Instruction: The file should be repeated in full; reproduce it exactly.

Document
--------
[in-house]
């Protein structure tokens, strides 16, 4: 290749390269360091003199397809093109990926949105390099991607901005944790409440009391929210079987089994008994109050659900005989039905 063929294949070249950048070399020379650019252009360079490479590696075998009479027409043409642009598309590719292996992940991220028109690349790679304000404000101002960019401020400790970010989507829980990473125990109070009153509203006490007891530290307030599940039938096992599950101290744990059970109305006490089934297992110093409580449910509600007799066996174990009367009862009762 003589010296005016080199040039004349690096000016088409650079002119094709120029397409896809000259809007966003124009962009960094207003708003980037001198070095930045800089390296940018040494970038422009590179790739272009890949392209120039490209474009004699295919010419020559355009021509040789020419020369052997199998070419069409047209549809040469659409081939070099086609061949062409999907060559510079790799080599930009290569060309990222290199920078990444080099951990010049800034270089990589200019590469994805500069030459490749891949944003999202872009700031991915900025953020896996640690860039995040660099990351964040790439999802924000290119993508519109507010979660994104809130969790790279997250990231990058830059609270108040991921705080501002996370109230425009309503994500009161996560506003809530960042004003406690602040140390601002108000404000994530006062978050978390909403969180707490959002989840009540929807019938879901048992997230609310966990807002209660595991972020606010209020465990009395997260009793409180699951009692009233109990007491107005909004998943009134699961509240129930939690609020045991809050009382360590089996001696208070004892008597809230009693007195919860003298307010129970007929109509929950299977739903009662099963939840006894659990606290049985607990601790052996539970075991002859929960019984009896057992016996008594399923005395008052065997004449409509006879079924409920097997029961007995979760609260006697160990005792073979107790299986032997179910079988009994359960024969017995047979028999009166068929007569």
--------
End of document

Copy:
[in-house]
């Protein structure tokens, strides 16, 4: 290749390269360091003199397809093109990926949105390099991607901005944790409440009391929210079987089994008994109050659900005989039905 063929294949070249950048070399020379650019252009360079490479590696075998009479027409043409642009598309590719292996992940991220028109690349790679304000404000101002960019401020400790970010989507829980990473125990109070009153509203006490007891530290307030599940039938096992599950101290744990059970109305006490089934297992110093409580449910509600007799066996174990009367009862009762 003589010296005016080199040039004349690096000016088409650079002119094709120029397409896809000259809007966003124009962009960094207003708003980037001198070095930045800089390296940018040494970038422009590179790739272009890949392209120039490209474009004699295919010419020559355009021509040789020419020369052997199998070419069409047209549809040469659409081939070099086609061949062409999907060559510079790799080599930009290569060309990222290199920078990444080099951990010049800034270089990589200019590469994805500069030459490749891949944003999202872009700031991915900025953020896996640690860039995040660099990351964040790439999802924000290119993508519109507010979660994104809130969790790279997250990231990058830059609270108040991921705080501002996370109230425009309503994500009161996560506003809530960042004003406690602040140390601002108000404000994530006062978050978390909403969180707490959002989840009540929807019938879901048992997230609310966990807002209660595991972020606010209020465990009395997260009793409180699951009692009233109990007491107005909004998943009134699961509240129930939690609020045991809050009382360590089996001696208070004892008597809230009693007195919860003298307010129970007929109509929950299977739903009662099963939840006894659990606290049985607990601790052996539970075991002859929960019984009896057992016996008594399923005395008052065997004449409509006879079924409920097997029961007995979760609260006697160990005792073979107790299986032997179910079988009994359960024969017995047979028999009166068929007569």